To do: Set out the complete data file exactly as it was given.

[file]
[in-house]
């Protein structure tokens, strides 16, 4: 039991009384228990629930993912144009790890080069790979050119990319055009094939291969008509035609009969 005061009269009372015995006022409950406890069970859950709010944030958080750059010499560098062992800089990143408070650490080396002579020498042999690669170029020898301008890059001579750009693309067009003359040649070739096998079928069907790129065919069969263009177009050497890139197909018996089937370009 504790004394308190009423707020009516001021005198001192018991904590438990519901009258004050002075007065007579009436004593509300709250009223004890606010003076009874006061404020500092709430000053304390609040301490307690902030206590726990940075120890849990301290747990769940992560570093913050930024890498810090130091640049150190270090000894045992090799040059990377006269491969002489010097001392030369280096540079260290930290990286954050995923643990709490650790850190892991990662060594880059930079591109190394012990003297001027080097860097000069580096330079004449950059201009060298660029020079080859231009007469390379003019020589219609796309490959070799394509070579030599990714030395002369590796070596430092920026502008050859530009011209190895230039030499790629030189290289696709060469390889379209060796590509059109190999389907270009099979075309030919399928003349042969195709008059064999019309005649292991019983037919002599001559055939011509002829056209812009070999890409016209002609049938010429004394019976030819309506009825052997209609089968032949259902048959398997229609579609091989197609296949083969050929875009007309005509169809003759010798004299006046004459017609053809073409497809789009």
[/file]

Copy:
[in-house]
């Protein structure tokens, strides 16, 4: 039991009384228990629930993912144009790890080069790979050119990319055009094939291969008509035609009969 005061009269009372015995006022409950406890069970859950709010944030958080750059010499560098062992800089990143408070650490080396002579020498042999690669170029020898301008890059001579750009693309067009003359040649070739096998079928069907790129065919069969263009177009050497890139197909018996089937370009 504790004394308190009423707020009516001021005198001192018991904590438990519901009258004050002075007065007579009436004593509300709250009223004890606010003076009874006061404020500092709430000053304390609040301490307690902030206590726990940075120890849990301290747990769940992560570093913050930024890498810090130091640049150190270090000894045992090799040059990377006269491969002489010097001392030369280096540079260290930290990286954050995923643990709490650790850190892991990662060594880059930079591109190394012990003297001027080097860097000069580096330079004449950059201009060298660029020079080859231009007469390379003019020589219609796309490959070799394509070579030599990714030395002369590796070596430092920026502008050859530009011209190895230039030499790629030189290289696709060469390889379209060796590509059109190999389907270009099979075309030919399928003349042969195709008059064999019309005649292991019983037919002599001559055939011509002829056209812009070999890409016209002609049938010429004394019976030819309506009825052997209609089968032949259902048959398997229609579609091989197609296949083969050929875009007309005509169809003759010798004299006046004459017609053809073409497809789009």